Let’s go back to basics. A coin toss is the ultimate 50/50 chance.

If someone offered you odds of 1.9 on heads or tails, those are poor odds. If someone offered you odds of 2.0 that’s exactly what they should be. But if someone offered you odds of 2.1 on either outcome that’s a value bet: you’re being offered greater odds (and a bigger potential payout) on an outcome than what they should be mathematically.

Unfortunately, sports betting doesn’t throw up such clear-cut odds as a coin toss. There are lots of factors at play.

So, it’s up to you, the punter, to follow a similar approach as P3 did in taking as many factors as possible into account when trying to work out odds for yourself.

Your results will, by definition, be subjective.

Punter 4 may come along, take other factors into consideration such as which team he thinks will score first or give more importance to some factors than others compared to P3. In other words, the odds P4 comes up with on Fernandes and Grealish are likely to be different to those that P3 came up with.

That’s fine but the important thing is you have a method in place, you’re loyal to your approach and only bet at bigger prices than expected, further aided by having several accounts, meaning you’ll be able to get the best price on a particular player across those accounts.

Why is betting value important?

No-one is going to win all the time. An active punter may place dozens of bets every week and depending on the odds in question, the wisdom of those bets and getting the rub of the green or not, a fair few of those will lose. Again, that’s just part of the game.

But what you as a punter must do is give yourself the best chance of beating the house in the long run. And the best way to achieve that is to get betting value so that every bet you win on, gives you as big a payout as possible. That will go a long way to cancelling out those losses and better still, allow you to show a profit.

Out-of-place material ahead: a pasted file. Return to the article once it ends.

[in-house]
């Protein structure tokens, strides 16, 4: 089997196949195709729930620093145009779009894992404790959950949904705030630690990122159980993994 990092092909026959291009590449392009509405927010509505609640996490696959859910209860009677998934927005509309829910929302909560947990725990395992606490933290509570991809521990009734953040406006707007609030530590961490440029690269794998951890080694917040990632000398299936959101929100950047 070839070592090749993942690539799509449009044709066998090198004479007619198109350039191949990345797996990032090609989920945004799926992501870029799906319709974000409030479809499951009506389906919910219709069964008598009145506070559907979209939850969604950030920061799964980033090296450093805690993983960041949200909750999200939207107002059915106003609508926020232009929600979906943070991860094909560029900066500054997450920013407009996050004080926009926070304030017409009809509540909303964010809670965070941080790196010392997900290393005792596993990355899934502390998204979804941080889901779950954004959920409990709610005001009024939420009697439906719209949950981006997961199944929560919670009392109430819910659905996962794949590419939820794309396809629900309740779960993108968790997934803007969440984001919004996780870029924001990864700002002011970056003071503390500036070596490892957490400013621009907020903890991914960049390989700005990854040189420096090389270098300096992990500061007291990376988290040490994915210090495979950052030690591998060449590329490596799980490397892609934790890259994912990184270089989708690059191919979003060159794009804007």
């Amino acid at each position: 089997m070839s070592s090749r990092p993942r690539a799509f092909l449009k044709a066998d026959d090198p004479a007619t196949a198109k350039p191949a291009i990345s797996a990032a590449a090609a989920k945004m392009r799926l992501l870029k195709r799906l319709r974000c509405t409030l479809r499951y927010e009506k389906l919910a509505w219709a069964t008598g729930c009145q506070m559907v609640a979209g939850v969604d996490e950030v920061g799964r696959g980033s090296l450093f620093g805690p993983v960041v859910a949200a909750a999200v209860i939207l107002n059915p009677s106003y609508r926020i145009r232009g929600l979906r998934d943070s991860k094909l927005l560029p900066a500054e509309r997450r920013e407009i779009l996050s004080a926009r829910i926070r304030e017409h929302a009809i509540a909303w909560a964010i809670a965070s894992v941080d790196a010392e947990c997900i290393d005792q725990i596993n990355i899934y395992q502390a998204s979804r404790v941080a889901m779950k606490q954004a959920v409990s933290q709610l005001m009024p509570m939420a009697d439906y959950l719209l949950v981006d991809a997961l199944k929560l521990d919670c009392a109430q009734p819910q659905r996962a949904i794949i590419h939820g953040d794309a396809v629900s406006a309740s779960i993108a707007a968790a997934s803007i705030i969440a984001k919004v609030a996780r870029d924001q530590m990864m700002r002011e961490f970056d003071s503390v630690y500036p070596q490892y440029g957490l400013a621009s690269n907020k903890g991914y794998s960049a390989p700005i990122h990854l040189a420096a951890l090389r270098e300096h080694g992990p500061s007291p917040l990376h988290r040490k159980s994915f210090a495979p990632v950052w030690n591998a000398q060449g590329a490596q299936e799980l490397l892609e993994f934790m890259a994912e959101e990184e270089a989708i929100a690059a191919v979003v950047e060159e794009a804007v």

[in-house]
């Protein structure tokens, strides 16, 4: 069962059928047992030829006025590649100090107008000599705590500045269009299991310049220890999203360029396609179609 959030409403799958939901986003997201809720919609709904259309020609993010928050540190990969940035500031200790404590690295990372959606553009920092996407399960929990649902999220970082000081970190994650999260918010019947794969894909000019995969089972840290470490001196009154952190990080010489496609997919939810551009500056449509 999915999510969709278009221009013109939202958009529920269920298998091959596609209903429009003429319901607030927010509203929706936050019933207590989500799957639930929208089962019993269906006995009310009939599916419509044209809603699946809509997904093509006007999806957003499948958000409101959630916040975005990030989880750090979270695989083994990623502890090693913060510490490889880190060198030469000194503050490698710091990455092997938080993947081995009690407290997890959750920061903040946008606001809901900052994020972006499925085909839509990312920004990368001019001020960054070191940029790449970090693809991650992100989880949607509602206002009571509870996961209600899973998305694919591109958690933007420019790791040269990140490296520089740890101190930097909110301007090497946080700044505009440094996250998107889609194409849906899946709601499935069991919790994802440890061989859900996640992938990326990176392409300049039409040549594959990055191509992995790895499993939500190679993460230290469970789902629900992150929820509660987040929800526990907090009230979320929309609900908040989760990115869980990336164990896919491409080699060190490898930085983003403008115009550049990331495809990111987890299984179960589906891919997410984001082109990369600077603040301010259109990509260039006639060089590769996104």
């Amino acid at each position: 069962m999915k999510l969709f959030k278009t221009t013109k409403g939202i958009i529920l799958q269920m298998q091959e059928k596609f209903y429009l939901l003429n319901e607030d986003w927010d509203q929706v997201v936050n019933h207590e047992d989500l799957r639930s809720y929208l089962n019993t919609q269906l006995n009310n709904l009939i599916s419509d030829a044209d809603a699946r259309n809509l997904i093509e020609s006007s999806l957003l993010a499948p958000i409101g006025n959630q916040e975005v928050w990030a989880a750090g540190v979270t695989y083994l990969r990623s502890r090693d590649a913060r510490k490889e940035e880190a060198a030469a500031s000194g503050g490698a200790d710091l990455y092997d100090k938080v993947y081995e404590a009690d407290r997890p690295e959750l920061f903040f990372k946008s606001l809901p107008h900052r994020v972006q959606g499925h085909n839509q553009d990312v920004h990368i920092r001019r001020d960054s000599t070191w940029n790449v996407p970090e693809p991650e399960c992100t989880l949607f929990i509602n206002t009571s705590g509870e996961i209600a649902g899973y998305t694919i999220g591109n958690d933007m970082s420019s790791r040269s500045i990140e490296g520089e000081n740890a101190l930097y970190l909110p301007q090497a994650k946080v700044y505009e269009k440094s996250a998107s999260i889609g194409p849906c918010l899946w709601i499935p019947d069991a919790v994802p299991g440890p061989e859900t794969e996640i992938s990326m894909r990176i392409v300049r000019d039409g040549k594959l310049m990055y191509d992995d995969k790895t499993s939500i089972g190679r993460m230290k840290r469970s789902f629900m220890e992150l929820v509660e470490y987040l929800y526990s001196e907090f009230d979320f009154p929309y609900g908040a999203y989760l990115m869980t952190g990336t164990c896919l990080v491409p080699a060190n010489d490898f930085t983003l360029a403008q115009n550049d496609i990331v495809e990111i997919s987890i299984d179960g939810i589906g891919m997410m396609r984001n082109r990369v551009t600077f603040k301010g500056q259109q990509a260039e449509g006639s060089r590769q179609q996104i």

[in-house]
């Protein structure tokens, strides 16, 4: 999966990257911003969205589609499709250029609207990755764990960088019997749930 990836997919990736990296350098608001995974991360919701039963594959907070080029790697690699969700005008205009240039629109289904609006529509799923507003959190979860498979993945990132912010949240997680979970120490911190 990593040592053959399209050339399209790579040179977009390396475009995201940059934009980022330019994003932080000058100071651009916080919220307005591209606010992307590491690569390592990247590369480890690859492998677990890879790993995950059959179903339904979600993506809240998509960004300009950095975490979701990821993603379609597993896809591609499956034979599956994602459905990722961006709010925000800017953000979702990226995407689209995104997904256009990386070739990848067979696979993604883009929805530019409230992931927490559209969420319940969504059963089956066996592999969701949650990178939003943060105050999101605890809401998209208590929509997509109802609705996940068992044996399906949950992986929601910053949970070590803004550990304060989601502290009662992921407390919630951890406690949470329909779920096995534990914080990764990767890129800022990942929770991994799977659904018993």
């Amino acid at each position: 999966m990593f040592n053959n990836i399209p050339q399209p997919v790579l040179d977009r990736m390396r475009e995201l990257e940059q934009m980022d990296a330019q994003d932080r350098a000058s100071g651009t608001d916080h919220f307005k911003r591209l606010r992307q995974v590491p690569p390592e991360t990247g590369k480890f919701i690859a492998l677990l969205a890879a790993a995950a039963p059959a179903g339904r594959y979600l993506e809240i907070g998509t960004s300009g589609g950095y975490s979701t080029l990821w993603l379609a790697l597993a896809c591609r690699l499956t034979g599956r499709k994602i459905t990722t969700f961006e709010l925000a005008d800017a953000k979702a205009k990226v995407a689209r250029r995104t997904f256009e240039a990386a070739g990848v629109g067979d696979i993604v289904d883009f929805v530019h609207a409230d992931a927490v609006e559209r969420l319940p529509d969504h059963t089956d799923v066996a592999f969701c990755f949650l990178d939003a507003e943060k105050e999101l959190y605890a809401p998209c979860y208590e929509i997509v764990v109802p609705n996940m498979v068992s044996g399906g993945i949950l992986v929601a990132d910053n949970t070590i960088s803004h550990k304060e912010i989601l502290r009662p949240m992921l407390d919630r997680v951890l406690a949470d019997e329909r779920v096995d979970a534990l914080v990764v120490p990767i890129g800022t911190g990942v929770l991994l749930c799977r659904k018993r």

At this stage, some punters may be thinking ‘what difference does it make if that bet was value as it lost anyway?’ or ‘it may not have been value, but at least it was a winner.’

Fair enough but that’s missing the point. The point is that your method and strategy need to be correct from the outset every time rather than looking at the end result and deciding it didn’t make much of a difference.

Greater value on outsiders

Of course, in the middle of all this are examples of poor value, spot-on prices, slight value and really good value, the latter meaning that you’re getting considerably bigger payouts than what you should be getting. And you’re more likely to find those when betting on outsiders than favourites or short-priced bets.

Let’s say it’s Chelsea v Arsenal and in your head, you priced up Arsenal at 2.8.

Assuming you did a good job of pricing up the market, you might be able to get 2.9 or 3.0 if you’re lucky. It’s a high-profile match, Arsenal are slight favourites and no bookie wants to take a risk by offering generous odds knowing that thousands of punters may wade into Arsenal, resulting in a bigger payout than usual should the Gunners go on to win.

But you might be surprised to find far better examples of betting value on say Declan Rice to be first goalscorer, Ben Chilwell to score a goal, goalkeeper Aaron Ramsdale to be shown a card, or for the match to finish 3-1 to Arsenal.

Bookmakers know that there will be far less interest in these markets than the straight match-winner so may be prepared to offer generous odds to attract interest. Alternatively, they may not put in the same amount of effort pricing up those markets as the most popular ones, which could result in bigger prices that way. All the better for you.

Other examples of betting markets where you’re likely to find considerable value are horseracing markets (particularly those with lots of runners) or golf tournaments where any one of 80+ players could win.

Whereas the prices are likely to be tight on the favourites, outsiders may be far bigger than what you’d think.

Best value of all on Betfair

And nowhere is this more the case than when betting on the Betfair Exchange. Because of the mechanics of how the Exchange works (peer-to-peer betting) there’s a far greater chance that a layer (someone acting as bookie and offering you odds) out there will take a risk on a few outsiders by offering considerably better odds than what you’d get with the bookies.

So, let’s say you’re looking to bet on Keegan Bradley to win the upcoming US Masters. You might make him a 60.0 chance, only to find a couple of bookies offering odds of 75.0. But don’t be too surprised if someone on Betfair is offering odds of 100.0.

Of course, when using Betfair, the opposite is also true when it comes to laying.

If you decide that our old mate Haaland should be around 1.9 to score a goal for City against Arsenal and you’re able to lay him at odds of 1.7, you’ve got a value bet, as well.

In this case, you’re playing bookmaker, but the principle is still the same, just in reverse:  you yourself are offering a smaller payout than what you should be offering, have the better end of the bet and therefore have struck a value bet.

About the Author